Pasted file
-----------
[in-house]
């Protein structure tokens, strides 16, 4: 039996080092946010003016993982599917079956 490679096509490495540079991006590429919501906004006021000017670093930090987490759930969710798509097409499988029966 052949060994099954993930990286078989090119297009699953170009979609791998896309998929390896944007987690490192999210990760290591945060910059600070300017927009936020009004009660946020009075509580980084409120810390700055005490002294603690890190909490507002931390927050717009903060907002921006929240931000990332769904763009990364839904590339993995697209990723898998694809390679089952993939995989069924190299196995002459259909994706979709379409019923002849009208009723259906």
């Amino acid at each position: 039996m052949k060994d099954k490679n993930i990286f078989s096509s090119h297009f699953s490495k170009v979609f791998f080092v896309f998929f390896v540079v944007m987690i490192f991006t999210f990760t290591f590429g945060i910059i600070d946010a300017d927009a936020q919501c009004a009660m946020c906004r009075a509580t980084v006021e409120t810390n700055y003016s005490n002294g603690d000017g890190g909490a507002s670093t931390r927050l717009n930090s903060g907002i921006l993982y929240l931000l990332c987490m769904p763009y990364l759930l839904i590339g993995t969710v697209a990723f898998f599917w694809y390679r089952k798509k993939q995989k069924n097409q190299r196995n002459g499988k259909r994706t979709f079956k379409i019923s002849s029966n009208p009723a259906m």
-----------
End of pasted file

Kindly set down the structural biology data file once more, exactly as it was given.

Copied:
[in-house]
């Protein structure tokens, strides 16, 4: 039996080092946010003016993982599917079956 490679096509490495540079991006590429919501906004006021000017670093930090987490759930969710798509097409499988029966 052949060994099954993930990286078989090119297009699953170009979609791998896309998929390896944007987690490192999210990760290591945060910059600070300017927009936020009004009660946020009075509580980084409120810390700055005490002294603690890190909490507002931390927050717009903060907002921006929240931000990332769904763009990364839904590339993995697209990723898998694809390679089952993939995989069924190299196995002459259909994706979709379409019923002849009208009723259906």
């Amino acid at each position: 039996m052949k060994d099954k490679n993930i990286f078989s096509s090119h297009f699953s490495k170009v979609f791998f080092v896309f998929f390896v540079v944007m987690i490192f991006t999210f990760t290591f590429g945060i910059i600070d946010a300017d927009a936020q919501c009004a009660m946020c906004r009075a509580t980084v006021e409120t810390n700055y003016s005490n002294g603690d000017g890190g909490a507002s670093t931390r927050l717009n930090s903060g907002i921006l993982y929240l931000l990332c987490m769904p763009y990364l759930l839904i590339g993995t969710v697209a990723f898998f599917w694809y390679r089952k798509k993939q995989k069924n097409q190299r196995n002459g499988k259909r994706t979709f079956k379409i019923s002849s029966n009208p009723a259906m």